asked the Secretary of State for the Home Department if he will make a statement as to the estimated budget of running the Urban Deprivation Unit.
It is estimated that the staff cost of the Urban Deprivation Unit, most of whose functions have been transferred to my right hon. Friend the Secretary of State for the Environment, would have been about £115,000 in the current financial year.
Will the Minister explain what he regards as the major achievements of the unit? Why is it still partly based in the Home Office, when the responsibility for these problems has been wholly transferred to the Department of the Environment? Is it that the impact of the unit is so insignificant that it is being overlooked?
First, I would say that it has contributed towards our understanding of these difficult questions. Secondly, it has brought to the disbursement of moneys in this sector a knowledge of and a co-ordination with local authorities that has borne fruit. As for the remaining functions, Section 11 grants responsibility is to remain with the Home Office because the responsibility for race relations remains with the Home Office. As the hon. Gentleman will know, community development projects have been completed and their activities are being wound up. It is appropriate that the Home Office should receive the remaining reports.
Has not the money that has been expended over the past four years upon this department been proved to have been almost entirely useless because the comprehensive community programme idea that it originated has never been implemented except in one trial run, and even that is now being wound up? Is my hon. Friend aware that it was an imaginative idea that was never pursued because there was not enough gumption in the Department to pursue it?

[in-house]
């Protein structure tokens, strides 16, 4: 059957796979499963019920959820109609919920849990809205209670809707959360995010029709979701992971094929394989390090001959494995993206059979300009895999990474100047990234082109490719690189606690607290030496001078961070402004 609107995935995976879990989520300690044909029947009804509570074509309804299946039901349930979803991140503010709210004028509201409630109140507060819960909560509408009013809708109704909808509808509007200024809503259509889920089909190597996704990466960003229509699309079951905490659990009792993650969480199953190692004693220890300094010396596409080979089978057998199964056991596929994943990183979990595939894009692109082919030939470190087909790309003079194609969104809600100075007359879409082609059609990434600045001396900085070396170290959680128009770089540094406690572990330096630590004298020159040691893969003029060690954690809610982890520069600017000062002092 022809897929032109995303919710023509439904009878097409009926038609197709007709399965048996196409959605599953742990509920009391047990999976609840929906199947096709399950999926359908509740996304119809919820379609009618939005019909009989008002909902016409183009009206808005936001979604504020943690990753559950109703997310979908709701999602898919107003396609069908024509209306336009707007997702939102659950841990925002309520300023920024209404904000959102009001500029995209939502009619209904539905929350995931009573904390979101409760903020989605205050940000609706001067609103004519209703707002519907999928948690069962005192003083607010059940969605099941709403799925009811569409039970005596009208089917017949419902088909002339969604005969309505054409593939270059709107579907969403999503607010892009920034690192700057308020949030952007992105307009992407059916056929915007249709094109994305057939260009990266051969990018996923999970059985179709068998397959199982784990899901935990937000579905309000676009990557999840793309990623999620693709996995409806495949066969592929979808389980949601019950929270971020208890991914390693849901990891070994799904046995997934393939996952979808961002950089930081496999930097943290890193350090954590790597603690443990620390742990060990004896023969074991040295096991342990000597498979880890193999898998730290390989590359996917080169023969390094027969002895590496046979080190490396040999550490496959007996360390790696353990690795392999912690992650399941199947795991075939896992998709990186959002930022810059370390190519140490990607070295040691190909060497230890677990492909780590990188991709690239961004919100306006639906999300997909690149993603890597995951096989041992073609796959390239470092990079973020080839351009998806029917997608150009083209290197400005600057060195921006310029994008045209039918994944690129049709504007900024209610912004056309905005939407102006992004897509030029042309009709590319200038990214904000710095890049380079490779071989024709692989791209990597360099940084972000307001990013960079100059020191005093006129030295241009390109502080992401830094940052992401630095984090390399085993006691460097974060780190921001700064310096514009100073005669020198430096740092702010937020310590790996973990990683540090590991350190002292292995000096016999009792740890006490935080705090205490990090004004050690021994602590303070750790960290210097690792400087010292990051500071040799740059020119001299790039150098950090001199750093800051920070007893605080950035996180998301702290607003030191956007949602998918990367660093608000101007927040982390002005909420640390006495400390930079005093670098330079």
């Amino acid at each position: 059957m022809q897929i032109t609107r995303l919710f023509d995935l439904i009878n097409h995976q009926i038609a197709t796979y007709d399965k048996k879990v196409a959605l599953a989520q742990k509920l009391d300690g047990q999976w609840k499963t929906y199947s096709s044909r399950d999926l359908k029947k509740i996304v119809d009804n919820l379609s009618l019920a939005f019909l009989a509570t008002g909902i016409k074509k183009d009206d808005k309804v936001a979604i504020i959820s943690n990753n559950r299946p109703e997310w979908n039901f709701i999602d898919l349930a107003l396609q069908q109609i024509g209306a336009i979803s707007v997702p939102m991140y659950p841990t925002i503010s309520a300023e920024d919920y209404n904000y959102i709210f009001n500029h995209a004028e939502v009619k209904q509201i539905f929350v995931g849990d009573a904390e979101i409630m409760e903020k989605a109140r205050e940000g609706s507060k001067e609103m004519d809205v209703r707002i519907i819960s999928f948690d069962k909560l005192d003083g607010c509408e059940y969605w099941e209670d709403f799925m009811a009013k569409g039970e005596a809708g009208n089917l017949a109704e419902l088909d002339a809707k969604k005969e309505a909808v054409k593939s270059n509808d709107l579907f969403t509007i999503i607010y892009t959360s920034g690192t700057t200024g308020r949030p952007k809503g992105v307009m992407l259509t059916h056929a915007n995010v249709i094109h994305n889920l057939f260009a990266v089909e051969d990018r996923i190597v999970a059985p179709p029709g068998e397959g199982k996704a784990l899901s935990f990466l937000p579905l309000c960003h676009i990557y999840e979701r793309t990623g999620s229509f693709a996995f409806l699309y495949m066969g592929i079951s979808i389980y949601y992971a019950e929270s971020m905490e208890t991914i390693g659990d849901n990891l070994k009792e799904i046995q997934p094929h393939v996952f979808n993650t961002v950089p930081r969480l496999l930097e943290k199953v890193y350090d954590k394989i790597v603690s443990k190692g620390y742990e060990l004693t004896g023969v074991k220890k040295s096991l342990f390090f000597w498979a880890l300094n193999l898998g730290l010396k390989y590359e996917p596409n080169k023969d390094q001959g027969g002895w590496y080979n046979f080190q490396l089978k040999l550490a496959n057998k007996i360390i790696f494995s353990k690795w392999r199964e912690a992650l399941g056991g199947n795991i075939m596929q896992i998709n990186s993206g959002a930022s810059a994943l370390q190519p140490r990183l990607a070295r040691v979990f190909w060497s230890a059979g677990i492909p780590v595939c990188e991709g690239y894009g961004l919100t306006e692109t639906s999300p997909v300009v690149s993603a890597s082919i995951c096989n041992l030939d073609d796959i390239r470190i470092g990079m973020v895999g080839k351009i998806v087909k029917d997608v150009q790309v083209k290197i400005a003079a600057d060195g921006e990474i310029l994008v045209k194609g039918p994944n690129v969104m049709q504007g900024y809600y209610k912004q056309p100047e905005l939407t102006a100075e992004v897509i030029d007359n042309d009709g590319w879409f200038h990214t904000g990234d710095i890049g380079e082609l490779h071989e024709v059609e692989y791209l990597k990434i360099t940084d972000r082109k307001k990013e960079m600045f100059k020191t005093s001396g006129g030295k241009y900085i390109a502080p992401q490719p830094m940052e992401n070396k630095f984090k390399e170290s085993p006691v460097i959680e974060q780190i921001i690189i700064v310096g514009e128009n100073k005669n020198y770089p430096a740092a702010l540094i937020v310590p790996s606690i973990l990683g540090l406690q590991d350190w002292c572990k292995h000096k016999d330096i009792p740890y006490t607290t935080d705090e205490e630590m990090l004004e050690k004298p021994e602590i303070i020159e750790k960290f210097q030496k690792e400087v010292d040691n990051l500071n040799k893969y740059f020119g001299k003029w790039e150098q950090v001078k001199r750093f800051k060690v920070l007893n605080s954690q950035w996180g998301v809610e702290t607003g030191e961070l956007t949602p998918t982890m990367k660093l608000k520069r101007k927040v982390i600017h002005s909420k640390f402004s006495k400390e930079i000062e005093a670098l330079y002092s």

My hon. Friend is better able than I am to comment on the majority of the time that is covered by his supplementary question. If he asks me whether the money spent on urban aid is wasted, I should say emphatically that it is not. Many facilities in many of our most deprived areas are directly due to the disbursements of moneys centrally under the urban aid scheme.
asked the Secretary of State for the Home Department if he is satisfied with the cost-effectiveness of the Urban Deprivation Unit.
How can the Minister reconcile his earlier answer to my hon. Friend the Member for Wirral (Mr. Hunt), when he mentioned a cost of £115,000, with the reply given on 29th July 1976, to the effect that the unit cost over £7 million? In view of the fact that it has been made clear from both sides of the House that the recommendations of the unit are not being followed, surely much more practical use could be made of these resources in dealing with the problems of urban areas.
I shall look at the answer given in 1976. The Urban Deprivation Unit was a small unit attached to the Home Office. If it were being paid £7 million a year, that would cause me considerable surprise. It has been concerned with the urban programme and Section 11 grants, both of which were running at over £21 million in the last current year. Therefore, it has had charge over considerable sums. It is not the case that its recommendations are not being followed. I believe that both the Department of the Environment and my own Department have largely adopted in whatever guise, the comprehensive community approach in dealing with these questions in the White Paper that was issued by my right hon. Friend yesterday.
Does the Home Secretary agree that the very worst form of deprivation in cities, particularly among the young, is the impossibility of getting jobs? Do any of the programmes contribute to helping people to find work?
Yes. If the hon. Member studies the scheme he will see that in the self-help and training schemes, contributions to the possession of skills— one of the problems facing the young in inner cities—are dealt with.